Welcome to the Francis College of Engineering at UMass Lowell! The College has a proud heritage, spanning more than a century, for providing outstanding, practical and affordable engineering education and a growing portfolio of research and innovation. This heritage has evolved with the economy and industry of the area.
In the 19th century, the city of Lowell was the acknowledged cradle of the American Industrial Revolution, through its systematic harnessing of water-power for the textile industry. Throughout the 20th century, as the economy of the region has evolved and diversified – from textiles to minicomputers, telecommunications and information technology and more recently to biomedical and biopharmaceutical technology - the Francis College of Engineering at UMass Lowell, formerly the Lowell Technological Institute and the Lowell Textile Institute, has been intimately involved through its training of engineers and entrepreneurs and its close partnerships with local industry.
Today, Lowell is again positioned as the cradle for the New Economy. This is no better exemplified by the recent opening of the Mark and Elisia Saab Emerging Technologies and Innovation Center (ETIC) which houses cutting-edge research programs in nanomedicine, nanomanufacturing, plastics and elastomers, clean-room technologies, and biomaterials development. Specifically, the facility has a dedicated floor to nanotechnology through the Kennedy Nanotechnology Research and Development Center, including the Center of Excellence for Nanomanufacturing funded by the Commonwealth of Massachusetts and the Nanoscale Science and Engineering Center for High-Rate Manufacturing funded by the National Science Foundation. The ETIC also houses the Technovel Compounding Laboratory and the Ward Biomedical Materials Development Laboratory. The College also boasts expertise in Wind Technology.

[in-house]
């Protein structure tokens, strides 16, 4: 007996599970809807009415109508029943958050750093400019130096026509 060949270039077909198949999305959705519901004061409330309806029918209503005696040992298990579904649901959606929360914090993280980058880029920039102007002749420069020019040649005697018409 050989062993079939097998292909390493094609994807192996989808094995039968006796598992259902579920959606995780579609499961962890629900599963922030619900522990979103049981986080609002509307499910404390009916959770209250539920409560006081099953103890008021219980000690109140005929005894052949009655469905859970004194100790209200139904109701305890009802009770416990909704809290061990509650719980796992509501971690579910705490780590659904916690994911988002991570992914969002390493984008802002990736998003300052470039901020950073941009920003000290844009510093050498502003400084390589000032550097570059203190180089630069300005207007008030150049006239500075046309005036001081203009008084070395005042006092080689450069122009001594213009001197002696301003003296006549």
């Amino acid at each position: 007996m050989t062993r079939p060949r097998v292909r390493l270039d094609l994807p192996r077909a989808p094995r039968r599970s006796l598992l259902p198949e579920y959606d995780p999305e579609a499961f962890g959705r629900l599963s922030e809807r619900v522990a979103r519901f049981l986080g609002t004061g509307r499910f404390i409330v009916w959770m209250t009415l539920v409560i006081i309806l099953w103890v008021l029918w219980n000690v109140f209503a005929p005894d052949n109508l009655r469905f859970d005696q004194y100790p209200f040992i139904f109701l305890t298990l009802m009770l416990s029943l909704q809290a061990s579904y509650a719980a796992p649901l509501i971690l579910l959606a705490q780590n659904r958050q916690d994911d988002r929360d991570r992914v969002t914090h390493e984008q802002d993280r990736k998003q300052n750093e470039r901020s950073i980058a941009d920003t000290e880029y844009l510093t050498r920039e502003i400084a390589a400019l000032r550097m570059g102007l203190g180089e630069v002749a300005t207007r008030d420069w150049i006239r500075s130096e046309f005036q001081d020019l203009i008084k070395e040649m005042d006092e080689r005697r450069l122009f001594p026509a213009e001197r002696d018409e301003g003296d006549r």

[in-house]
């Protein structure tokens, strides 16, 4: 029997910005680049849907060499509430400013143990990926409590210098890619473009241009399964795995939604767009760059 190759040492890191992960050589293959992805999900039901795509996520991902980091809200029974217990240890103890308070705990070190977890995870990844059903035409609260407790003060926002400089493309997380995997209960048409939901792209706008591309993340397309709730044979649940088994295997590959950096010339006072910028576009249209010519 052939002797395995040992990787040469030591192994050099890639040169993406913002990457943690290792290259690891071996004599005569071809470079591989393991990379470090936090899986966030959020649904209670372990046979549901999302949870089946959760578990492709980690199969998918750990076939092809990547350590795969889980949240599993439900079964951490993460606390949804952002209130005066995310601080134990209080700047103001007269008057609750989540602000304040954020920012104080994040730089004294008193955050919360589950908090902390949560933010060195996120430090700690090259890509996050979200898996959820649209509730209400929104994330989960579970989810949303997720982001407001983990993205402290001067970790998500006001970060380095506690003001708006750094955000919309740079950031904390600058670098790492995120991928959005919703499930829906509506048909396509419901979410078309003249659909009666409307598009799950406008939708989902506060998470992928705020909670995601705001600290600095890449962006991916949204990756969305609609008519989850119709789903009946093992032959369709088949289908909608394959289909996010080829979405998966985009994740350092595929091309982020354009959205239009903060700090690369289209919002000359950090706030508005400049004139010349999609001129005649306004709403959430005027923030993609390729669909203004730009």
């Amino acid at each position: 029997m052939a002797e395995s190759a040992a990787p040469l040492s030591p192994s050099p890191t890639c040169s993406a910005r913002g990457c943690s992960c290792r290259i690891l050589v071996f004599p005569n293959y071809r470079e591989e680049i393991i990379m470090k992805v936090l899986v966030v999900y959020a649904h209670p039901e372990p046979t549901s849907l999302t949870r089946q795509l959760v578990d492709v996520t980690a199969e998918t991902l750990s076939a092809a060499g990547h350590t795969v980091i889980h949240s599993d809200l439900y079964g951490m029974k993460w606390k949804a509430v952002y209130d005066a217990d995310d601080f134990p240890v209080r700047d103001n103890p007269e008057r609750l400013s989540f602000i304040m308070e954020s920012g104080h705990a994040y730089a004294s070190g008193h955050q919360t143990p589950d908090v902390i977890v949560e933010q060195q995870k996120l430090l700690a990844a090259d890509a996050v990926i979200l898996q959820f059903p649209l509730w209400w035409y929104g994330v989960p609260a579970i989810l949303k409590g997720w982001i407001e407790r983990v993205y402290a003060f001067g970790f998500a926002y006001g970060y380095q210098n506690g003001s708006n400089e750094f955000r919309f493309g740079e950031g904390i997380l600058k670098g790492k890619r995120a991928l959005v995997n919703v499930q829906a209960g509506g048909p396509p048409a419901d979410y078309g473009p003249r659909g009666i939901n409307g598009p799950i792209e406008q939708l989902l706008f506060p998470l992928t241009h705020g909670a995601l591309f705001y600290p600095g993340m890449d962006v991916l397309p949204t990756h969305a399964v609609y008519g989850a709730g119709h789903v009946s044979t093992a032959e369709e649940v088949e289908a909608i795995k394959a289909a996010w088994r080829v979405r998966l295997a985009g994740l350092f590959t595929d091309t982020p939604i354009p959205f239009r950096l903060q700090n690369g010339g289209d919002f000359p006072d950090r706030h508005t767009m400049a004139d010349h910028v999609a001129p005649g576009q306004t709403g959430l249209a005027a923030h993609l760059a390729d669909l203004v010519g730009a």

In addition to the vast research and innovation activity, the College remains dedicated to providing a hands-on, real-world education for its students in our Departments of Chemical, Civil and Environmental, Electrical and Computer, Mechanical and Plastics Engineering and Engineering Technology. Classroom instruction is bolstered by industrial co-ops and internships, research opportunities, and a National Science Foundation-funded initiative for Service-Learning. Here, students are exposed to projects that “make a difference,” including projects in Assistive Technology, where engineering students assist handicapped or disadvantaged individuals through applications of innovative problem-solving; Sustainable Infrastructure and Development, where engineering and nursing students assist with providing infrastructure and public health needs in developing foreign locations; or other needs originating from the community.
We invite you to explore our College. We have a lot to offer!
James Sherwood, Ph.D., Dean